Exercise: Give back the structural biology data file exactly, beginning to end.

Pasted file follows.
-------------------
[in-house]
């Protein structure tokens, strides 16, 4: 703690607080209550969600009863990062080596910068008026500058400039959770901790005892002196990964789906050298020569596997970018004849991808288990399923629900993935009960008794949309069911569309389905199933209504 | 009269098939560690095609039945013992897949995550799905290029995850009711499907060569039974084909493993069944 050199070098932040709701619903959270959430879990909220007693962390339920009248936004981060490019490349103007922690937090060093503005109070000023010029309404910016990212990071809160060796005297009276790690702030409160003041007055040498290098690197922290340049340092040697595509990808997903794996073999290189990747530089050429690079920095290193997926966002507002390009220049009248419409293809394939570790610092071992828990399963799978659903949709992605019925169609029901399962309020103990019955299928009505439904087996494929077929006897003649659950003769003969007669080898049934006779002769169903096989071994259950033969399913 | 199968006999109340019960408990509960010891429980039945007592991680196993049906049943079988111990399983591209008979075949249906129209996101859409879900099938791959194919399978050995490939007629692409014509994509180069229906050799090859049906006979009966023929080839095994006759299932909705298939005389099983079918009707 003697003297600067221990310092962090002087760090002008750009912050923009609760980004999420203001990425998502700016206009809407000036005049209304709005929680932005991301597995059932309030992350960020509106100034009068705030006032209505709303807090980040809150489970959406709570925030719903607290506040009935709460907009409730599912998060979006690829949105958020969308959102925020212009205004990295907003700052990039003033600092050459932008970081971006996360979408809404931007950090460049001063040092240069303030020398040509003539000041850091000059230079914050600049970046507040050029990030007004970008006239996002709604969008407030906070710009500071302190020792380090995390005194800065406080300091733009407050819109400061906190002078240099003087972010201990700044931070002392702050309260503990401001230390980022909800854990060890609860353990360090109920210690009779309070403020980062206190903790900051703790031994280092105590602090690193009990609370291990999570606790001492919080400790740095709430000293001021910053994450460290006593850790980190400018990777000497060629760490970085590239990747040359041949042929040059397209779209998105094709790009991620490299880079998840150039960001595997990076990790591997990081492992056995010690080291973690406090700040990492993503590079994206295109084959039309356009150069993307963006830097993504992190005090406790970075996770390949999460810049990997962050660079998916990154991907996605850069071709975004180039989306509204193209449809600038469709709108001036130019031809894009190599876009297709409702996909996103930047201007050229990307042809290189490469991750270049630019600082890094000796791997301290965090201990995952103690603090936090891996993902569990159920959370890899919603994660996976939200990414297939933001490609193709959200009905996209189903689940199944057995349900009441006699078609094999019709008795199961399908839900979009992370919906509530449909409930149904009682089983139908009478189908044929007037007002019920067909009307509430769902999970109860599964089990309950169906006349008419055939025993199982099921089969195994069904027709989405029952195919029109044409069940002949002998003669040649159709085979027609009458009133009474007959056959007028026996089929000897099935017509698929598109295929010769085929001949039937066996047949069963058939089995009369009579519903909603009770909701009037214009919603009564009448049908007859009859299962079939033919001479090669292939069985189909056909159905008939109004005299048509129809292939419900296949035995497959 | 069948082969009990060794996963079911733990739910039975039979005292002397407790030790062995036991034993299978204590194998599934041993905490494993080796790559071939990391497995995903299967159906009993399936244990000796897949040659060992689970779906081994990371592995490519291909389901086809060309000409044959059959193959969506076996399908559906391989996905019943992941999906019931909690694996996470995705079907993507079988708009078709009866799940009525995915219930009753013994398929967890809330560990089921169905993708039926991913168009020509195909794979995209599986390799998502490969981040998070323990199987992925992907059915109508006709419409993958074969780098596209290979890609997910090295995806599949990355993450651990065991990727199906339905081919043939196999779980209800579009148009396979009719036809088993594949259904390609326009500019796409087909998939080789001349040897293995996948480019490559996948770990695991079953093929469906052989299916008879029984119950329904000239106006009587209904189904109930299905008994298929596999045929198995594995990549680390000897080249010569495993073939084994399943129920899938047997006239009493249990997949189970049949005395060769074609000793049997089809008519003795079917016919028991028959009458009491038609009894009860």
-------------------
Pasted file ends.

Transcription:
[in-house]
């Protein structure tokens, strides 16, 4: 703690607080209550969600009863990062080596910068008026500058400039959770901790005892002196990964789906050298020569596997970018004849991808288990399923629900993935009960008794949309069911569309389905199933209504 | 009269098939560690095609039945013992897949995550799905290029995850009711499907060569039974084909493993069944 050199070098932040709701619903959270959430879990909220007693962390339920009248936004981060490019490349103007922690937090060093503005109070000023010029309404910016990212990071809160060796005297009276790690702030409160003041007055040498290098690197922290340049340092040697595509990808997903794996073999290189990747530089050429690079920095290193997926966002507002390009220049009248419409293809394939570790610092071992828990399963799978659903949709992605019925169609029901399962309020103990019955299928009505439904087996494929077929006897003649659950003769003969007669080898049934006779002769169903096989071994259950033969399913 | 199968006999109340019960408990509960010891429980039945007592991680196993049906049943079988111990399983591209008979075949249906129209996101859409879900099938791959194919399978050995490939007629692409014509994509180069229906050799090859049906006979009966023929080839095994006759299932909705298939005389099983079918009707 003697003297600067221990310092962090002087760090002008750009912050923009609760980004999420203001990425998502700016206009809407000036005049209304709005929680932005991301597995059932309030992350960020509106100034009068705030006032209505709303807090980040809150489970959406709570925030719903607290506040009935709460907009409730599912998060979006690829949105958020969308959102925020212009205004990295907003700052990039003033600092050459932008970081971006996360979408809404931007950090460049001063040092240069303030020398040509003539000041850091000059230079914050600049970046507040050029990030007004970008006239996002709604969008407030906070710009500071302190020792380090995390005194800065406080300091733009407050819109400061906190002078240099003087972010201990700044931070002392702050309260503990401001230390980022909800854990060890609860353990360090109920210690009779309070403020980062206190903790900051703790031994280092105590602090690193009990609370291990999570606790001492919080400790740095709430000293001021910053994450460290006593850790980190400018990777000497060629760490970085590239990747040359041949042929040059397209779209998105094709790009991620490299880079998840150039960001595997990076990790591997990081492992056995010690080291973690406090700040990492993503590079994206295109084959039309356009150069993307963006830097993504992190005090406790970075996770390949999460810049990997962050660079998916990154991907996605850069071709975004180039989306509204193209449809600038469709709108001036130019031809894009190599876009297709409702996909996103930047201007050229990307042809290189490469991750270049630019600082890094000796791997301290965090201990995952103690603090936090891996993902569990159920959370890899919603994660996976939200990414297939933001490609193709959200009905996209189903689940199944057995349900009441006699078609094999019709008795199961399908839900979009992370919906509530449909409930149904009682089983139908009478189908044929007037007002019920067909009307509430769902999970109860599964089990309950169906006349008419055939025993199982099921089969195994069904027709989405029952195919029109044409069940002949002998003669040649159709085979027609009458009133009474007959056959007028026996089929000897099935017509698929598109295929010769085929001949039937066996047949069963058939089995009369009579519903909603009770909701009037214009919603009564009448049908007859009859299962079939033919001479090669292939069985189909056909159905008939109004005299048509129809292939419900296949035995497959 | 069948082969009990060794996963079911733990739910039975039979005292002397407790030790062995036991034993299978204590194998599934041993905490494993080796790559071939990391497995995903299967159906009993399936244990000796897949040659060992689970779906081994990371592995490519291909389901086809060309000409044959059959193959969506076996399908559906391989996905019943992941999906019931909690694996996470995705079907993507079988708009078709009866799940009525995915219930009753013994398929967890809330560990089921169905993708039926991913168009020509195909794979995209599986390799998502490969981040998070323990199987992925992907059915109508006709419409993958074969780098596209290979890609997910090295995806599949990355993450651990065991990727199906339905081919043939196999779980209800579009148009396979009719036809088993594949259904390609326009500019796409087909998939080789001349040897293995996948480019490559996948770990695991079953093929469906052989299916008879029984119950329904000239106006009587209904189904109930299905008994298929596999045929198995594995990549680390000897080249010569495993073939084994399943129920899938047997006239009493249990997949189970049949005395060769074609000793049997089809008519003795079917016919028991028959009458009491038609009894009860």